Introducing Natural Glow-in-the-Dark Water!

Deep in a mangrove swamp on the island of Viques, in Puerto Rico a fish moves.

bioluminescent waveBioluminescent wave image by Flickr user msauder

Eerie blue and green glows swirl and light up the water like an underwater aurora borealis and then disappear into the blackness. This is no normal water. This is one of the most bioluminescent places in the world.

The bizarre effect that occurs in the mangrove swamp at Mosquito Bay is caused by millions of microscopic organisms called Dinoflagellates – a type of plankton. In one single gallon of water there can be millions of them.

The bioluminescence or natural light is sparked off by movement – the sign of a plankton predator; this in turn attracts a larger predator, which doesn’t eat plankton, but will eat the smaller predator. Ingenious problem solved! The actual glow or bioluminescence is caused by the Dinoflagellates converting chemical energy into naturally bright light.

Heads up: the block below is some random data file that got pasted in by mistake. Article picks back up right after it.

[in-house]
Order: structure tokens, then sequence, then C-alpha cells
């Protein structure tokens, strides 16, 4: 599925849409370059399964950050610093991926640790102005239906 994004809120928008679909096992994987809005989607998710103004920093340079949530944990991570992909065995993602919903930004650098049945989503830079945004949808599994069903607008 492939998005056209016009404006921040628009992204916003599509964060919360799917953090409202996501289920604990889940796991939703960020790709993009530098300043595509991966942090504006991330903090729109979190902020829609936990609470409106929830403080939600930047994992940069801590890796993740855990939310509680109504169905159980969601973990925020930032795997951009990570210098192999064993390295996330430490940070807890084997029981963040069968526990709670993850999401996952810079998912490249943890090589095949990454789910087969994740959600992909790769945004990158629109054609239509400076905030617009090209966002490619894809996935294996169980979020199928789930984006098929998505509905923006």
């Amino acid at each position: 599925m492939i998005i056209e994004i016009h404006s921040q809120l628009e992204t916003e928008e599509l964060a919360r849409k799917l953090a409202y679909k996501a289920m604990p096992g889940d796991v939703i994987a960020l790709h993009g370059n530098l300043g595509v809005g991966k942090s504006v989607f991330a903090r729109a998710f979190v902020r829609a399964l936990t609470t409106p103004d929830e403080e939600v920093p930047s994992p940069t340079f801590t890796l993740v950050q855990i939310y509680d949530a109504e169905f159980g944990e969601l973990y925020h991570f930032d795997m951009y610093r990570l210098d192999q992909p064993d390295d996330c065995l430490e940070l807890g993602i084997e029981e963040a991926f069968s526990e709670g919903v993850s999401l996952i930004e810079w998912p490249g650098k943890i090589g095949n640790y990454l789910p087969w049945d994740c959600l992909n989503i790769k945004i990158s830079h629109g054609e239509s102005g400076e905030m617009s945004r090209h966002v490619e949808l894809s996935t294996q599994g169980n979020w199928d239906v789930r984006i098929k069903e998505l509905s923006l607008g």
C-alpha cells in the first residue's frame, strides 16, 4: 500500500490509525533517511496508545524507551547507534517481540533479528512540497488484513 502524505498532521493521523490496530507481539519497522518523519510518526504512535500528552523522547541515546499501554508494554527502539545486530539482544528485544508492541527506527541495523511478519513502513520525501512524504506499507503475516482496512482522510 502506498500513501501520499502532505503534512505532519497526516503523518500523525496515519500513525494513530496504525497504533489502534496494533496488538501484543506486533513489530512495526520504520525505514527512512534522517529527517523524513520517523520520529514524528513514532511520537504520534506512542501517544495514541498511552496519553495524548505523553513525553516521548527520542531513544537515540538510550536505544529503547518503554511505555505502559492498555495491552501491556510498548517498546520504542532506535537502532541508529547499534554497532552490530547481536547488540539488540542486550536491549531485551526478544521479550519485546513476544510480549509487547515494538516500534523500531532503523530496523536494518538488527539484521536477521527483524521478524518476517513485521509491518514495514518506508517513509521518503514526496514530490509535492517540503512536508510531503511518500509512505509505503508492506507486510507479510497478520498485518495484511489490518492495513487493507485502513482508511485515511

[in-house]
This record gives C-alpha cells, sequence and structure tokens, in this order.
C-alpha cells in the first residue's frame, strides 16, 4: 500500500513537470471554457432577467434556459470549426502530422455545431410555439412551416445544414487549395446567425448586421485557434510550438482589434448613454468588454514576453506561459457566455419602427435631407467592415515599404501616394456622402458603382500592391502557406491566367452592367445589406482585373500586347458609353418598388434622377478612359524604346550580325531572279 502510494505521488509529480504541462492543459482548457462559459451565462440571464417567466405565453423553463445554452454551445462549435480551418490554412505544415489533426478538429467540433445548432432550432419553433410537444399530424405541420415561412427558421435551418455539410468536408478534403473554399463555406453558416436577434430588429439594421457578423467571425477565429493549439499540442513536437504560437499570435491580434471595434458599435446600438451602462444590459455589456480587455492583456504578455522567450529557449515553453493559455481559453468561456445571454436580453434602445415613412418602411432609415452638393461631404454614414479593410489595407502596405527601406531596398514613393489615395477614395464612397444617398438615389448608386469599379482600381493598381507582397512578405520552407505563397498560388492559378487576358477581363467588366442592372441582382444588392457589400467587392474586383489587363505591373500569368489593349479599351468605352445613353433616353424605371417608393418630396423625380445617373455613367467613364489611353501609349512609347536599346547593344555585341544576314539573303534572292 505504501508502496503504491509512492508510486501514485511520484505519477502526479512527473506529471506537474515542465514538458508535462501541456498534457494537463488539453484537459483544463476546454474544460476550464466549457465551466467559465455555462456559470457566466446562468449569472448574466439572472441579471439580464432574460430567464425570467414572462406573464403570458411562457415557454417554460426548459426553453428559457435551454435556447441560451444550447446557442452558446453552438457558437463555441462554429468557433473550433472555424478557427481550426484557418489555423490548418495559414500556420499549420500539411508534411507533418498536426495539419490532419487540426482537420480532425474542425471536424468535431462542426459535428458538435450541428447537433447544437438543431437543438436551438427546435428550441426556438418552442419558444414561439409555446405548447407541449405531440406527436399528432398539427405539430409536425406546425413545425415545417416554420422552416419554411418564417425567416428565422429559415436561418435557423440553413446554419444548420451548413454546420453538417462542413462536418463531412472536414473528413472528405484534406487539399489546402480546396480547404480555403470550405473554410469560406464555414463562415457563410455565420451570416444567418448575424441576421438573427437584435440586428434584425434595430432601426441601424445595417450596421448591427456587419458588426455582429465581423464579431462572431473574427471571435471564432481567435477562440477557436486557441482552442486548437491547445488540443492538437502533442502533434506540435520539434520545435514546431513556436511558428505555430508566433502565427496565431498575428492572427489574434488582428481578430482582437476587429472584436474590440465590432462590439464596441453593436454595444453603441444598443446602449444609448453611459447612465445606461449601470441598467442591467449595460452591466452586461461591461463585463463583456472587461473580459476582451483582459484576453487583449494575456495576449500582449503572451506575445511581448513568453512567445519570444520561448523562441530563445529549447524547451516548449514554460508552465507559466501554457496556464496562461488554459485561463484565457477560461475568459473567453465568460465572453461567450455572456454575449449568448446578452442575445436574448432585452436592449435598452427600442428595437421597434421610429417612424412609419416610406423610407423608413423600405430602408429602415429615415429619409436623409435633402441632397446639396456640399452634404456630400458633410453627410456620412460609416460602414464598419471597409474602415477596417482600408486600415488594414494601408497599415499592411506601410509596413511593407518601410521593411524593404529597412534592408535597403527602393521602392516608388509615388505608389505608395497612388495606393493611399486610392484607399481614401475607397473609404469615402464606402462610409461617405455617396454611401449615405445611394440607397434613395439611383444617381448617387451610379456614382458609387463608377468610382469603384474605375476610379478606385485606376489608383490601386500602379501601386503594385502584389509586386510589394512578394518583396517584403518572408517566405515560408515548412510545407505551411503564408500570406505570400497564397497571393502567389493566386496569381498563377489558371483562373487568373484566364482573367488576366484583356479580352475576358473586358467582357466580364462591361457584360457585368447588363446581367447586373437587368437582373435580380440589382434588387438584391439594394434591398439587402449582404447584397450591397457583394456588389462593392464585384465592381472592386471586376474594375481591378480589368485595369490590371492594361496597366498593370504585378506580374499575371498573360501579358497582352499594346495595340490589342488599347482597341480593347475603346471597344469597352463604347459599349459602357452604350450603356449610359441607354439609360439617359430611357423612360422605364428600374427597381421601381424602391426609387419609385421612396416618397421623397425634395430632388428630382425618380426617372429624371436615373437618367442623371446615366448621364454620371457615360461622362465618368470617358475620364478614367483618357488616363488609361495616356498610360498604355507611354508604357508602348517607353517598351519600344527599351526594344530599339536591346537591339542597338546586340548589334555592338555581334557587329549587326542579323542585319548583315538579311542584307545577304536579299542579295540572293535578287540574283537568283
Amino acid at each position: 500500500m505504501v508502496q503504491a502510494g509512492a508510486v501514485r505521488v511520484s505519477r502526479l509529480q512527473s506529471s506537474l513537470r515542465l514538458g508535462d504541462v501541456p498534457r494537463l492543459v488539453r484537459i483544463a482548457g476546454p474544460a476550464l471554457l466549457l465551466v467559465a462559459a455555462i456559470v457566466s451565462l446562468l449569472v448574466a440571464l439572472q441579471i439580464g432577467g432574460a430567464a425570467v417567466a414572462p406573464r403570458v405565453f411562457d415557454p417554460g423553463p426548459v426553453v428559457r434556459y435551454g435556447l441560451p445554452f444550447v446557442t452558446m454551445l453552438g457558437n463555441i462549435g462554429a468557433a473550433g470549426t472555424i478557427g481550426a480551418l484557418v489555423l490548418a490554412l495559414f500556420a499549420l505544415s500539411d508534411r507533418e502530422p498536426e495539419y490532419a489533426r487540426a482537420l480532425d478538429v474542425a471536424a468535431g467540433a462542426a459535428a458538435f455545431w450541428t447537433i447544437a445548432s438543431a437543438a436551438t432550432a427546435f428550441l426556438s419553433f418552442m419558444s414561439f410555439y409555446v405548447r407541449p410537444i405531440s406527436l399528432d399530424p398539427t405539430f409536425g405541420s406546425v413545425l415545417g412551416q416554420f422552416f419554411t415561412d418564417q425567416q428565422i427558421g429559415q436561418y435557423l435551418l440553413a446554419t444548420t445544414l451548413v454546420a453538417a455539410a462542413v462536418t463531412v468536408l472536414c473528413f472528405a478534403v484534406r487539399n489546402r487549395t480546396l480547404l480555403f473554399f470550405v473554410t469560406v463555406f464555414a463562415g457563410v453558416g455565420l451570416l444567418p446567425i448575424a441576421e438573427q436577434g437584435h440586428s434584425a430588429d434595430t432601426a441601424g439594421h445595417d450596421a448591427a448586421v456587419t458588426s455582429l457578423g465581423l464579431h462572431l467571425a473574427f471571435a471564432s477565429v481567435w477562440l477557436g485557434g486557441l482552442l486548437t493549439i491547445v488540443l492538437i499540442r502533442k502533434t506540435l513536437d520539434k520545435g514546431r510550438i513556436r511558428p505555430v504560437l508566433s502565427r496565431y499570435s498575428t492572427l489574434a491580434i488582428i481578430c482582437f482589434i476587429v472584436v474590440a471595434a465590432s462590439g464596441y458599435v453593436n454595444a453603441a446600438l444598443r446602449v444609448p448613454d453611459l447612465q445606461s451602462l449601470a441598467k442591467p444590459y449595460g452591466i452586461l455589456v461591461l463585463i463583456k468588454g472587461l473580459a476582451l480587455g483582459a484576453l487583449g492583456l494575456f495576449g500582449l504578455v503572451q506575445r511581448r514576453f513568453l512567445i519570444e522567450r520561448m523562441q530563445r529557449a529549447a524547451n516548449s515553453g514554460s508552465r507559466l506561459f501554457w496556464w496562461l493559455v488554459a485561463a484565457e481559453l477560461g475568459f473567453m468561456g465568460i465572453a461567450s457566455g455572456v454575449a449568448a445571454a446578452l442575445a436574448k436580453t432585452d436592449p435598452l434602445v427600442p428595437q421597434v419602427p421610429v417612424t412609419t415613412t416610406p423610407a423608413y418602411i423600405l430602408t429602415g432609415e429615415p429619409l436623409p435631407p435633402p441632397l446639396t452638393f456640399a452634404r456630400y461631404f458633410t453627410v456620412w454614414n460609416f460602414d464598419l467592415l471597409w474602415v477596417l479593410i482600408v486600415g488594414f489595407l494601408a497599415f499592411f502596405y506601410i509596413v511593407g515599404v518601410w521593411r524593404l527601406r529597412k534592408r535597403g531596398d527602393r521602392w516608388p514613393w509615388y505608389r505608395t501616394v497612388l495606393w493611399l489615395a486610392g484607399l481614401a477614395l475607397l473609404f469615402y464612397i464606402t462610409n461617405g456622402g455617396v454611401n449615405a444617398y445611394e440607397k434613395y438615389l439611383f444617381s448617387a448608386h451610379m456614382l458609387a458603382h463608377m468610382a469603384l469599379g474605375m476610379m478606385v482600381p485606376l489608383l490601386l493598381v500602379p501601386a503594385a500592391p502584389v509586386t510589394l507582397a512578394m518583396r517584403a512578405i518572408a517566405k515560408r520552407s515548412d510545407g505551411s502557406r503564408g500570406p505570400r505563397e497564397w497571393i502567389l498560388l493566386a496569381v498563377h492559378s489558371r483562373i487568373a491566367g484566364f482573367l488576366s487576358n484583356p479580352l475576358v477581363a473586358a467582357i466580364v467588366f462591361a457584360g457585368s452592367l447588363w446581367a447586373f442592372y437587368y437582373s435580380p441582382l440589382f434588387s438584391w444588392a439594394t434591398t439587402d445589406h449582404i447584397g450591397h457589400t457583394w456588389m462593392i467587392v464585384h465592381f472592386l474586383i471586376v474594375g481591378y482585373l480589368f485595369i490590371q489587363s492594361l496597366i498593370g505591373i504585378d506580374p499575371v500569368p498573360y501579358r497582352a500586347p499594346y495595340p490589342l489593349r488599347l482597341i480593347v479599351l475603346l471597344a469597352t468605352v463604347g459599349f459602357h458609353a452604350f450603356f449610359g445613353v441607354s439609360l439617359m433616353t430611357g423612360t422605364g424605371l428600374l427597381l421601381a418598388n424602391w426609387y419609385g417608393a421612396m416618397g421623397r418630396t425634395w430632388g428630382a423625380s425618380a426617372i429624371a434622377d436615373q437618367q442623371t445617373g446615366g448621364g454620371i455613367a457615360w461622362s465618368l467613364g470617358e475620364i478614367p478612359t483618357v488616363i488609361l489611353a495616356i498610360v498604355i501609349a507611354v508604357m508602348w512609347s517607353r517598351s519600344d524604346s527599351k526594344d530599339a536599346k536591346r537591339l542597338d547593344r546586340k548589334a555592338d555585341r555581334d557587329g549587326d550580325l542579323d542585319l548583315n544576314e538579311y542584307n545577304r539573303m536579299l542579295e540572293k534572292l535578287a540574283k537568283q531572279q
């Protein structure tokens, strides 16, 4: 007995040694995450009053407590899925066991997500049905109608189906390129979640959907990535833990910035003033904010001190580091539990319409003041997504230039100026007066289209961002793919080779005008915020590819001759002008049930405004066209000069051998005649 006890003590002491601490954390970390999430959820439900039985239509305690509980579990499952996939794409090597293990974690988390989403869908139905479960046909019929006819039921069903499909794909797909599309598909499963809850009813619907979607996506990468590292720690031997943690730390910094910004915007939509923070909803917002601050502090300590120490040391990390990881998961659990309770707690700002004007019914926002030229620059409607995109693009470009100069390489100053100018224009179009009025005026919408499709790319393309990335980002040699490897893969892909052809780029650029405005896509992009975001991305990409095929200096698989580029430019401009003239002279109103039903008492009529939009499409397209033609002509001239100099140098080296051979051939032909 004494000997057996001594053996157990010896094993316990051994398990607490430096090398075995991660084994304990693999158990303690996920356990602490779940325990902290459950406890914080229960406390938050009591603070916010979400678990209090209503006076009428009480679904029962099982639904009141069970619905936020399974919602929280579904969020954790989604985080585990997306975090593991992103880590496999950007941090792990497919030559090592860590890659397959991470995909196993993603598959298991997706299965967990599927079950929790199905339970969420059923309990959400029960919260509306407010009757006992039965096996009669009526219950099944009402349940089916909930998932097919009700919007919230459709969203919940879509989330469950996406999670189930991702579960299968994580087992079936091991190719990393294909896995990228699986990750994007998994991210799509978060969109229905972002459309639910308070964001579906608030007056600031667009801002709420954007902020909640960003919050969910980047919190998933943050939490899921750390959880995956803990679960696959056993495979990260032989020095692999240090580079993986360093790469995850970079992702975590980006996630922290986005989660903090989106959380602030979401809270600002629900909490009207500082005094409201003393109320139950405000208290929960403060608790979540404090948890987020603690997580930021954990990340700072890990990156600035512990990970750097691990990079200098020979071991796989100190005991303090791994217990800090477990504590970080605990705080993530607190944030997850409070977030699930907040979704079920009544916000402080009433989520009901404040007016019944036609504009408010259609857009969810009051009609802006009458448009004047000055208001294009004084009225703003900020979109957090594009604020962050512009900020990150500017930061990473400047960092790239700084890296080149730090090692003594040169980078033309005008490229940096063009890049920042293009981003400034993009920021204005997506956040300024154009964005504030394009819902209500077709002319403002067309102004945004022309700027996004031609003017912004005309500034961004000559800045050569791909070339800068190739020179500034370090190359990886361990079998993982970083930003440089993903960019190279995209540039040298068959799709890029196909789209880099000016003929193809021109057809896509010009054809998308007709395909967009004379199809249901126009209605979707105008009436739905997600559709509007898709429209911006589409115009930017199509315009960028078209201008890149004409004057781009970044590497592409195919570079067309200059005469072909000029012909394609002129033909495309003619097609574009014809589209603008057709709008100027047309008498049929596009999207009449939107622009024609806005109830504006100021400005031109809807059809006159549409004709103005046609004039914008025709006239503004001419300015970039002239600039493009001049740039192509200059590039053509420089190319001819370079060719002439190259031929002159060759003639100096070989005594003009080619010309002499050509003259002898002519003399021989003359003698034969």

The organisms were first documented in 1753 by Baker. They were subsequently named by a guy called Muller after the Ancient Greek word ????? (dinos), which means “swirling” and the Latin word “flagellum” meaning whip or scourge.

Dinoflagellates are amazing organisms. The glowing and ethereal effects they produce are truly stunning. Fortunately, Mosquito Bay is not the only place that the organisms live. They can be found all over the world. Watch this video for a glimpse of bioluminescent waves breaking in California. Enjoy!

Sources: 1. Curious expeditions, 2. Wikipedia.

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